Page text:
behind the curtain, only to hear in what
kind of manner my father and my mo-
ther debated between themselves, this
affair of the breeches, -- from which you
may form an idea, how they debated all
lesser matters.


THE ancient Goths of Germany, who
(the learned Cluverius is positive)
were first seated in the country between
the Vistula and the Oder, and who after-
wards incorporated the Herculi, the Bu-
, and some other Vandallick clans
to 'em, -- had all of them a wise custom
of debating every thing of importance
             1              to

[ 67 ]

to their state, twice ; that is, -- once
drunk, and once sober : ---- Drunk --
that their counsels might not want vi-
gour ; ---- and sober -- that they might
not want discretion.

  Now my father, being entirely a water-
drinker, -- was a long time gravelled
almost to death, in turning this as much
to his advantage, as he did every other
thing, which the ancients did or said ;
and it was not till the seventh year of his
marriage, after a thousand fruitless ex-
periments and devices, that he hit upon
an expedient which answered the pur-
pose ; ---- and that was when any diffi-
cult and momentous point was to be set-
tled in the family, which required great
sobriety, and great spirit too, in its de-
termination, ---- he fixed and set apart
the first Sunday night in the month, and
             F 2              the

[ 68 ]

the Saturday night which immediately
preceded it, to argue it over, in bed
with my mother : By which contrivance,
if you consider, Sir, with yourself, * *
*  *  *  *  *  *  *  *  *  *  *
*  *  *  *  *  *  *  *  *  *  *
*  *  *  *  *  *  *  *  *  *  *
*  *  *  *  *  *.

  These my father, humourously enough,
called his beds of justice ; ---- for from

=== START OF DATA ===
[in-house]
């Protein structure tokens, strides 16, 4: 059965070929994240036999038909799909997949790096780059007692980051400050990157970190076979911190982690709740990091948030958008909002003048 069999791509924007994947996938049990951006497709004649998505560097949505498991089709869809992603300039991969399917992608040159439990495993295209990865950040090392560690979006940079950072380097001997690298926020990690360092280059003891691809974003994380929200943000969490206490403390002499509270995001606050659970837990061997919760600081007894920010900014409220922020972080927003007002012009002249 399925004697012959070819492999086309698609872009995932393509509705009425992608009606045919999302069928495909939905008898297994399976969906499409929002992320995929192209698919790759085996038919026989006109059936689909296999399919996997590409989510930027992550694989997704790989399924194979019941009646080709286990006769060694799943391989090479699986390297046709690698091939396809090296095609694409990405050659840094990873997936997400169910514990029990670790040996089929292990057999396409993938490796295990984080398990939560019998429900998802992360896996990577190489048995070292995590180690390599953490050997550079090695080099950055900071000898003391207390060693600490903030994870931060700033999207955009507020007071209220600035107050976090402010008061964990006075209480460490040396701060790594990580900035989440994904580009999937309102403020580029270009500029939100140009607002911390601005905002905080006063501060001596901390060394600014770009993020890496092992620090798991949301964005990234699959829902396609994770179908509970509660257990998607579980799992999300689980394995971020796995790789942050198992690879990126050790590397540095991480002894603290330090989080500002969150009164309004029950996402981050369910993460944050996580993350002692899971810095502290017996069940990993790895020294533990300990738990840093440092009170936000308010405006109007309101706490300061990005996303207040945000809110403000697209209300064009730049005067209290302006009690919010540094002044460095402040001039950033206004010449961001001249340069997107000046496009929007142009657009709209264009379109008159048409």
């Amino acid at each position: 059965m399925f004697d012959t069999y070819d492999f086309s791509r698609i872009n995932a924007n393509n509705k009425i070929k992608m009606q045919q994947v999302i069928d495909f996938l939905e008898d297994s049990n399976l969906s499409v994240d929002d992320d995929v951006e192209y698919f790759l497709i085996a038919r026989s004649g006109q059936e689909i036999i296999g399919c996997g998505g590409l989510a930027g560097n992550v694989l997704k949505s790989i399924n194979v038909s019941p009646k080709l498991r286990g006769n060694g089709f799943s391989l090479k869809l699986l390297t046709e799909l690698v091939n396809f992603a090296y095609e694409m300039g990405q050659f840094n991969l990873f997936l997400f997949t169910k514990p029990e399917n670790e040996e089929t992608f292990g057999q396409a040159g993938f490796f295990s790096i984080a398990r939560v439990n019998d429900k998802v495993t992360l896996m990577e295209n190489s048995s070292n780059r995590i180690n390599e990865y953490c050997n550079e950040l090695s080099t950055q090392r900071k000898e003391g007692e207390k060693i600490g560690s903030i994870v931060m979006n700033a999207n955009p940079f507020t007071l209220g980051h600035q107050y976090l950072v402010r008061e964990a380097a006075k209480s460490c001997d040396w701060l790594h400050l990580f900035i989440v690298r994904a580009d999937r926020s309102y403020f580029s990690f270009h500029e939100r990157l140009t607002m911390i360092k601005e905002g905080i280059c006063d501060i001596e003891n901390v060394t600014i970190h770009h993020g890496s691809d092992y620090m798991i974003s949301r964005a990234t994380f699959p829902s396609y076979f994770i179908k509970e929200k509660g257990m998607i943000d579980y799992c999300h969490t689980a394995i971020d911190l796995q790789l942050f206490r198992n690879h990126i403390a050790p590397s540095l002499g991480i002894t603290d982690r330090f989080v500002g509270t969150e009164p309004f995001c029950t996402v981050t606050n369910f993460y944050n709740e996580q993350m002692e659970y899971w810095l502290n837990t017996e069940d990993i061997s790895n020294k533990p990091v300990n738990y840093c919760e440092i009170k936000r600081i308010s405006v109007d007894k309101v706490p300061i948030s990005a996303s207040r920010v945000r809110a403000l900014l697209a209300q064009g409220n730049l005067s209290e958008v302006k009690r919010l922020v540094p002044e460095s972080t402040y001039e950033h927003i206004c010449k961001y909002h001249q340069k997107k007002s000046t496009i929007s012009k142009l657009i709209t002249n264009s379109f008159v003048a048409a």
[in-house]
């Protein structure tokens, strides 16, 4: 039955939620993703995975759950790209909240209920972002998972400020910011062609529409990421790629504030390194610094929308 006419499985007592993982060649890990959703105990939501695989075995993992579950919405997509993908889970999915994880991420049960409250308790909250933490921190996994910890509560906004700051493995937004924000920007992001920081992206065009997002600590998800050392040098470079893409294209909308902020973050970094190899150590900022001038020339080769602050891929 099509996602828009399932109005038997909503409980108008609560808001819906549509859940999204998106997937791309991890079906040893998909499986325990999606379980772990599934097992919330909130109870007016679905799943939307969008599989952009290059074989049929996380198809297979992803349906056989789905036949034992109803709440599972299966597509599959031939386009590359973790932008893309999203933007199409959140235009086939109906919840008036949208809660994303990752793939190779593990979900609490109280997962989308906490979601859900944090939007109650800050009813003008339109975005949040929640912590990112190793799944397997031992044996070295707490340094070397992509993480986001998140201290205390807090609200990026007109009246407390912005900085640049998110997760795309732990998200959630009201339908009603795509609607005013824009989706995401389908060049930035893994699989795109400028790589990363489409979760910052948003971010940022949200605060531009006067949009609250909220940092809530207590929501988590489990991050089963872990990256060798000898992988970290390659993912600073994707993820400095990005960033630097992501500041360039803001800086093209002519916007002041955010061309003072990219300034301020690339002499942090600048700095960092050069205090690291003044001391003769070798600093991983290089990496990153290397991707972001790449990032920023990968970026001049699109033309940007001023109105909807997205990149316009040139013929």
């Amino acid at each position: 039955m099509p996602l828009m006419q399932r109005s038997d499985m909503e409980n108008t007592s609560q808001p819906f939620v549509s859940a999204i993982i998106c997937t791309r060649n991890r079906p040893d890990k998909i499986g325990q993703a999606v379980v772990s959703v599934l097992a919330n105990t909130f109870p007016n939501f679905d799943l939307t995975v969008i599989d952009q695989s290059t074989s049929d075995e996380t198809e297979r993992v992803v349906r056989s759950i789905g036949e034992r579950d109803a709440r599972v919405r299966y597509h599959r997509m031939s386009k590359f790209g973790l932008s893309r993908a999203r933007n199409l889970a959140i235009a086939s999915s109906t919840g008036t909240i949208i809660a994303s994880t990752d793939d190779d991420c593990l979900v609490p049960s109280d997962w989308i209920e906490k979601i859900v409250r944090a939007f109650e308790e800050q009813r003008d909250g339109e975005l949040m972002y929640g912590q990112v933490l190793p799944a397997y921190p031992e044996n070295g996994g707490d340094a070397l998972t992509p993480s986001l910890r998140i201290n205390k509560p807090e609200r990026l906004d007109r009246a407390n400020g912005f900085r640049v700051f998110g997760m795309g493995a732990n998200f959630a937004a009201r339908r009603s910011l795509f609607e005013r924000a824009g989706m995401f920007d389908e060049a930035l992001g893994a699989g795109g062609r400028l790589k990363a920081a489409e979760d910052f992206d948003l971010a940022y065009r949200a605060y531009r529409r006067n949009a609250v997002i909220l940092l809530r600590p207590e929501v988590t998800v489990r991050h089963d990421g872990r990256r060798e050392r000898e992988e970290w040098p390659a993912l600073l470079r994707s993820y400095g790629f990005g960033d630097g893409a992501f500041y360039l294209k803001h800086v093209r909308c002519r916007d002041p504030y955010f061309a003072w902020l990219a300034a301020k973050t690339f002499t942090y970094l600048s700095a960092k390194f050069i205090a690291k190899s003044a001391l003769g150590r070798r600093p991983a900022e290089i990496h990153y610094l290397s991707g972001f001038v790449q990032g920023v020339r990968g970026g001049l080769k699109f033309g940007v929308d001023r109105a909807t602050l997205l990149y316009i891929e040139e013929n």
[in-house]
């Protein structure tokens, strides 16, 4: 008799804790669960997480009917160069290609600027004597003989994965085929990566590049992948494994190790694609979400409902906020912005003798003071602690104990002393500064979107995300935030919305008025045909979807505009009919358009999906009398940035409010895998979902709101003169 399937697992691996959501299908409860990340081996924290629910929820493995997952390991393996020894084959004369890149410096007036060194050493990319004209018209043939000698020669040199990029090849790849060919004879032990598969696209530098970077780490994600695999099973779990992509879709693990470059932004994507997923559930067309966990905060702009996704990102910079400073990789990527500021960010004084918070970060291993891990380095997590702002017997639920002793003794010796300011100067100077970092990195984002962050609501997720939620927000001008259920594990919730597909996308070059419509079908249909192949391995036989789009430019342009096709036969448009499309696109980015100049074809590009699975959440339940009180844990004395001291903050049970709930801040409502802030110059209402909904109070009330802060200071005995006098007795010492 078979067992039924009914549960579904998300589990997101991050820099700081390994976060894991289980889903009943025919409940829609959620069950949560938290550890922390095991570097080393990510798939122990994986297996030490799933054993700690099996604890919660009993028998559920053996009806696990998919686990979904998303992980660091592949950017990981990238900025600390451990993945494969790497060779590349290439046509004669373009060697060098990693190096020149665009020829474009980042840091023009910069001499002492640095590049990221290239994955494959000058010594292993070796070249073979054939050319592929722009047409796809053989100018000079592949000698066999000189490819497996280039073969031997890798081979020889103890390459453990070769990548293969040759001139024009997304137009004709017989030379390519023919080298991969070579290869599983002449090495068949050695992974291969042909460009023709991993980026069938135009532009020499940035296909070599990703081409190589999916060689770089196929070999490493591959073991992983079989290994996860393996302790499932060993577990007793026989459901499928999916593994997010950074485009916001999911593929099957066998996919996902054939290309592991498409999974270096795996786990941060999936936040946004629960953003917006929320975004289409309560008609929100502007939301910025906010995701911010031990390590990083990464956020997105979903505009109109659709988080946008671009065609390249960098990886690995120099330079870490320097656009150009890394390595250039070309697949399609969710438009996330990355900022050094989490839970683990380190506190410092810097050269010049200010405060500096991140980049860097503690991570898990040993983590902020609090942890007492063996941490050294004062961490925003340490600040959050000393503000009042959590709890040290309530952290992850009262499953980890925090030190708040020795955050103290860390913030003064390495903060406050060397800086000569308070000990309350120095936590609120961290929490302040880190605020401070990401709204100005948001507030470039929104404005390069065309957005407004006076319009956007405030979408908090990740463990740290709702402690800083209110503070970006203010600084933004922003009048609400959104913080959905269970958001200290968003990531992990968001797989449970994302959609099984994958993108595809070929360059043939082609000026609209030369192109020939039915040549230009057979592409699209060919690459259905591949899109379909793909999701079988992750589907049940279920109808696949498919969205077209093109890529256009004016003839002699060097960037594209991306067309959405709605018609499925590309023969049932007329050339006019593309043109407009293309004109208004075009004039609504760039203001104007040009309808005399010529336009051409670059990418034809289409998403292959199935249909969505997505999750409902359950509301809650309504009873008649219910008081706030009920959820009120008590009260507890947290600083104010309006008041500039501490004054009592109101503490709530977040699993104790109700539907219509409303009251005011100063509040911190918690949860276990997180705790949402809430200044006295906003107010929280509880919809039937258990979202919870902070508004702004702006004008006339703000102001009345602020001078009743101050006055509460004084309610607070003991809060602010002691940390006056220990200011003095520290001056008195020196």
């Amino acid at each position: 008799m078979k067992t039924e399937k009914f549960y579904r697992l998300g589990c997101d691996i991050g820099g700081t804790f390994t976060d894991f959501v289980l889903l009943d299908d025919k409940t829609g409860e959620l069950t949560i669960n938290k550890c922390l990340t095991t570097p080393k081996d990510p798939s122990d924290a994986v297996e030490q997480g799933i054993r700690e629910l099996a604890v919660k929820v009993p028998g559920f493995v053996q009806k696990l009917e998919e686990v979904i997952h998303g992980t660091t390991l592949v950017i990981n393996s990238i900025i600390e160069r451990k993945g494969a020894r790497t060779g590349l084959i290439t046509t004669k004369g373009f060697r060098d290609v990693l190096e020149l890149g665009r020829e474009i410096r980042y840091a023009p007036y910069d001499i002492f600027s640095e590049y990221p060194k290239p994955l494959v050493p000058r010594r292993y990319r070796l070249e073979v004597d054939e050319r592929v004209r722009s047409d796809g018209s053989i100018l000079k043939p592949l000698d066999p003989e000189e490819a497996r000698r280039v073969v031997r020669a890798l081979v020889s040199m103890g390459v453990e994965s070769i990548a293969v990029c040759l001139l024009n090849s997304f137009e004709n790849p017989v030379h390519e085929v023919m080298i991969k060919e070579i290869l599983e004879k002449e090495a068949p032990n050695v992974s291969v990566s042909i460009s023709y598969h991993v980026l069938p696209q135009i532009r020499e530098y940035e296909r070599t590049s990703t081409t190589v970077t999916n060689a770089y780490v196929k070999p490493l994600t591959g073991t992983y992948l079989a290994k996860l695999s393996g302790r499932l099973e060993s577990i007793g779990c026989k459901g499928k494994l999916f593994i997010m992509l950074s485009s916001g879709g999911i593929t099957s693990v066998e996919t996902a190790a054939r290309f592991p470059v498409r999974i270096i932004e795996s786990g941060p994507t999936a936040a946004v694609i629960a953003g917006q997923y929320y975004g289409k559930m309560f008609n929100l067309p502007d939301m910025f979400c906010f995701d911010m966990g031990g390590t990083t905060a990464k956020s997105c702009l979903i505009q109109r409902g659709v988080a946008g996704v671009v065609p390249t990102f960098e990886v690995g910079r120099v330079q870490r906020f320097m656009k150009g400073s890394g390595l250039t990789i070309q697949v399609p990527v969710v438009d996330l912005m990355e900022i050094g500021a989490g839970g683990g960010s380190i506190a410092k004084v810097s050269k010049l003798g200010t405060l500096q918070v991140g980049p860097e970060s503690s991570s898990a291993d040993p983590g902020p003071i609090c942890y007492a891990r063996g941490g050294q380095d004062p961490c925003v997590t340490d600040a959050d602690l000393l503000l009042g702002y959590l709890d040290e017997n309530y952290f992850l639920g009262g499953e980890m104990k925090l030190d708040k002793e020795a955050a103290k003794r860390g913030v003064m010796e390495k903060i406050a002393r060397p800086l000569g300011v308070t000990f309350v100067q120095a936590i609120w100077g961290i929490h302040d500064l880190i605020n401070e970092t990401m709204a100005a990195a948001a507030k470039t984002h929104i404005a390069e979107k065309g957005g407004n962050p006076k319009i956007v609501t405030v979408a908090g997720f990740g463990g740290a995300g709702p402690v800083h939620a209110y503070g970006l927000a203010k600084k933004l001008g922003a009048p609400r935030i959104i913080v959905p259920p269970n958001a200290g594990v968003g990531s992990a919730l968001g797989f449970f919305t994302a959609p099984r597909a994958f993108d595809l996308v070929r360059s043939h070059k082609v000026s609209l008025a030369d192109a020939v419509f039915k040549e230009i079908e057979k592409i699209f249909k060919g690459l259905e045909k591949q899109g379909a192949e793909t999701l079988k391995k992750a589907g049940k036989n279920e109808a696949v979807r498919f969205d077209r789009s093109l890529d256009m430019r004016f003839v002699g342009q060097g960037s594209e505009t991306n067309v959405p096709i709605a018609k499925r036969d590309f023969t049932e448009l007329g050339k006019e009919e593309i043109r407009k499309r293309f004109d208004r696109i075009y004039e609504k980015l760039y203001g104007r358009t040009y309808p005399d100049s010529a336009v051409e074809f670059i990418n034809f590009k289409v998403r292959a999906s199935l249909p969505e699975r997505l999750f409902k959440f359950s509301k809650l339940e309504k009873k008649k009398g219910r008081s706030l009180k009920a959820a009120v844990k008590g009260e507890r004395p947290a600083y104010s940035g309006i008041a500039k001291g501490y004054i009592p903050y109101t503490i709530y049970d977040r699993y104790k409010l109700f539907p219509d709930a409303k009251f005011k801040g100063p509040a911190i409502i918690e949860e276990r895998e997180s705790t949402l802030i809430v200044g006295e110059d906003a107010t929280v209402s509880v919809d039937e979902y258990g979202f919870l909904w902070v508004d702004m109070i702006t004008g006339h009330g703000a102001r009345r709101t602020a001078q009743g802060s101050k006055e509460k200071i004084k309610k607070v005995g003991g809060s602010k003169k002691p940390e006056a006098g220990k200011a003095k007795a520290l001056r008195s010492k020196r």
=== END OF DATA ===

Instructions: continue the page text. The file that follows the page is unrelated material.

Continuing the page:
the two different counsels taken in these
two different humours, a middle one
was generally found out, which touched
the point of wisdom as well, as if he
had got drunk and sober a hundred

  It must not be made a secret of to the
world, that this answers full as well in
literary discussions, as either in military

[ 69 ]

or conjugal ; but it is not every author
that can try the experiment as the Goths
and Vandals did it ---- or if he can,
may it be always for his body's health ;
and to do it, as my father did it, --
am I sure it would be always for his
soul's. ----

  My way is this : ------

  In all nice and ticklish discussions, --
(of which, heaven knows, there are
but too many in my book) -- where I
find I cannot take a step without the
danger of having either their worships
or their reverences upon my back ----
I write one half full, -- and t'other fast-
; ---- or write it all full, -- and cor-
rect it fasting; ---- or write it fasting, --
and correct it full, for they all come to
the same thing : ---- So that with a less
             F 3              variation

[ 70 ]

variation from my father's plan, than
my father's from the Gothick ---- I feel
myself upon a par with him in his first
bed of justice, --- and no way inferior to
him in his second. ---- These different
and almost irreconcileable effects, flow
uniformly from the wise and wonderful
mechanism of nature, -- of which, -- be
her's the honour. ---- All that we can do,
is to turn and work the machine to the
improvement and better manufactury
of the arts and sciences. ------

  Now, when I write full, -- I write as if
I was never to write fasting again as long
as I live ; ---- that is, I write free from
the cares, as well as the terrors of the
world. ---- I count not the number of
my scars, -- nor does my fancy go forth
into dark entries and bye corners to ante-
date my stabs. ---- In a word, my pen

[ 71 ]

takes its course ; and I write on as much
from the fullness of my heart, as my
stomach. ----

  But when, an' please your honours,
I indite fasting, 'tis a different history.
---- I pay the world all possible atten-
tion and respect, -- and have as great a
share (whilst it lasts) of that understrap-
ping virtue of discretion, as the best of
you. ---- So that betwixt both, I write a
careless kind of a civil, nonsensical, good
humoured Shandean book, which will
do all your hearts good ------

  ---- And all your heads too, -- pro-
vided you understand it.

             F 4              C H A P.

[ 72 ]


WE should begin, said my father,
turning himself half round in
bed, and shifting his pillow a little to-